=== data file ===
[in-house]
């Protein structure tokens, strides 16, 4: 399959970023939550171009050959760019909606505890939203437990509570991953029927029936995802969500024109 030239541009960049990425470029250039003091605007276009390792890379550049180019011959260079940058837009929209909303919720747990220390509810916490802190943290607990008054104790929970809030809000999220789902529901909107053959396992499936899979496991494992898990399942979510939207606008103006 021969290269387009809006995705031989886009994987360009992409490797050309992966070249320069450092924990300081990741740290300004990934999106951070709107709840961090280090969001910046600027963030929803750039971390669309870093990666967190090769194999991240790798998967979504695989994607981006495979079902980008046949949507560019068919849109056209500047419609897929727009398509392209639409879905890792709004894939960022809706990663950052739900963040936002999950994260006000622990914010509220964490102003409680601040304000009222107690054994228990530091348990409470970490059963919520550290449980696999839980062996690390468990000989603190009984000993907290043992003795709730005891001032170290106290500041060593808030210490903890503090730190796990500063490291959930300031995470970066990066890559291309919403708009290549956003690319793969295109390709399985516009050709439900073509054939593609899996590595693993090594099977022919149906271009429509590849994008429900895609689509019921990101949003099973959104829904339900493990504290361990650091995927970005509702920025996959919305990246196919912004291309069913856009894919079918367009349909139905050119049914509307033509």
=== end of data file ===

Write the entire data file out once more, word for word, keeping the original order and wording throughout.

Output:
[in-house]
């Protein structure tokens, strides 16, 4: 399959970023939550171009050959760019909606505890939203437990509570991953029927029936995802969500024109 030239541009960049990425470029250039003091605007276009390792890379550049180019011959260079940058837009929209909303919720747990220390509810916490802190943290607990008054104790929970809030809000999220789902529901909107053959396992499936899979496991494992898990399942979510939207606008103006 021969290269387009809006995705031989886009994987360009992409490797050309992966070249320069450092924990300081990741740290300004990934999106951070709107709840961090280090969001910046600027963030929803750039971390669309870093990666967190090769194999991240790798998967979504695989994607981006495979079902980008046949949507560019068919849109056209500047419609897929727009398509392209639409879905890792709004894939960022809706990663950052739900963040936002999950994260006000622990914010509220964490102003409680601040304000009222107690054994228990530091348990409470970490059963919520550290449980696999839980062996690390468990000989603190009984000993907290043992003795709730005891001032170290106290500041060593808030210490903890503090730190796990500063490291959930300031995470970066990066890559291309919403708009290549956003690319793969295109390709399985516009050709439900073509054939593609899996590595693993090594099977022919149906271009429509590849994008429900895609689509019921990101949003099973959104829904339900493990504290361990650091995927970005509702920025996959919305990246196919912004291309069913856009894919079918367009349909139905050119049914509307033509």